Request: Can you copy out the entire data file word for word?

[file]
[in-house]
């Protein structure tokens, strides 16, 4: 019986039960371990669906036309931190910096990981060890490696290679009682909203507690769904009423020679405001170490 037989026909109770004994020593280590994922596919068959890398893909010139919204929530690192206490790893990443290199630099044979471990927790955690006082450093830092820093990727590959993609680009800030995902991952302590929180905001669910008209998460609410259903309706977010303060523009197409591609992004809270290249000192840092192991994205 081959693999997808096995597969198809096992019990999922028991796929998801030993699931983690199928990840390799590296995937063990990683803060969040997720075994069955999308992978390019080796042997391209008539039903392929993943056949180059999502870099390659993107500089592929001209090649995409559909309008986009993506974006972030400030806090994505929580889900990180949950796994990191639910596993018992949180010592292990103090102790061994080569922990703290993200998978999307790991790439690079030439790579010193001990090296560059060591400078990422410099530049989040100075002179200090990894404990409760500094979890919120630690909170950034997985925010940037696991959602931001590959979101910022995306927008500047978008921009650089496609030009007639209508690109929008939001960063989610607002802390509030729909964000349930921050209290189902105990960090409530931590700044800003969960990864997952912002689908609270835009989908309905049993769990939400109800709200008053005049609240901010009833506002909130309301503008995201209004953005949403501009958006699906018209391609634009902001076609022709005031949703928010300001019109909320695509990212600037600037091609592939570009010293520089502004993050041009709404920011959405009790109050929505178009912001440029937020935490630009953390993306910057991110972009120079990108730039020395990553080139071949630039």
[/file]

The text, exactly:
[in-house]
């Protein structure tokens, strides 16, 4: 019986039960371990669906036309931190910096990981060890490696290679009682909203507690769904009423020679405001170490 037989026909109770004994020593280590994922596919068959890398893909010139919204929530690192206490790893990443290199630099044979471990927790955690006082450093830092820093990727590959993609680009800030995902991952302590929180905001669910008209998460609410259903309706977010303060523009197409591609992004809270290249000192840092192991994205 081959693999997808096995597969198809096992019990999922028991796929998801030993699931983690199928990840390799590296995937063990990683803060969040997720075994069955999308992978390019080796042997391209008539039903392929993943056949180059999502870099390659993107500089592929001209090649995409559909309008986009993506974006972030400030806090994505929580889900990180949950796994990191639910596993018992949180010592292990103090102790061994080569922990703290993200998978999307790991790439690079030439790579010193001990090296560059060591400078990422410099530049989040100075002179200090990894404990409760500094979890919120630690909170950034997985925010940037696991959602931001590959979101910022995306927008500047978008921009650089496609030009007639209508690109929008939001960063989610607002802390509030729909964000349930921050209290189902105990960090409530931590700044800003969960990864997952912002689908609270835009989908309905049993769990939400109800709200008053005049609240901010009833506002909130309301503008995201209004953005949403501009958006699906018209391609634009902001076609022709005031949703928010300001019109909320695509990212600037600037091609592939570009010293520089502004993050041009709404920011959405009790109050929505178009912001440029937020935490630009953390993306910057991110972009120079990108730039020395990553080139071949630039």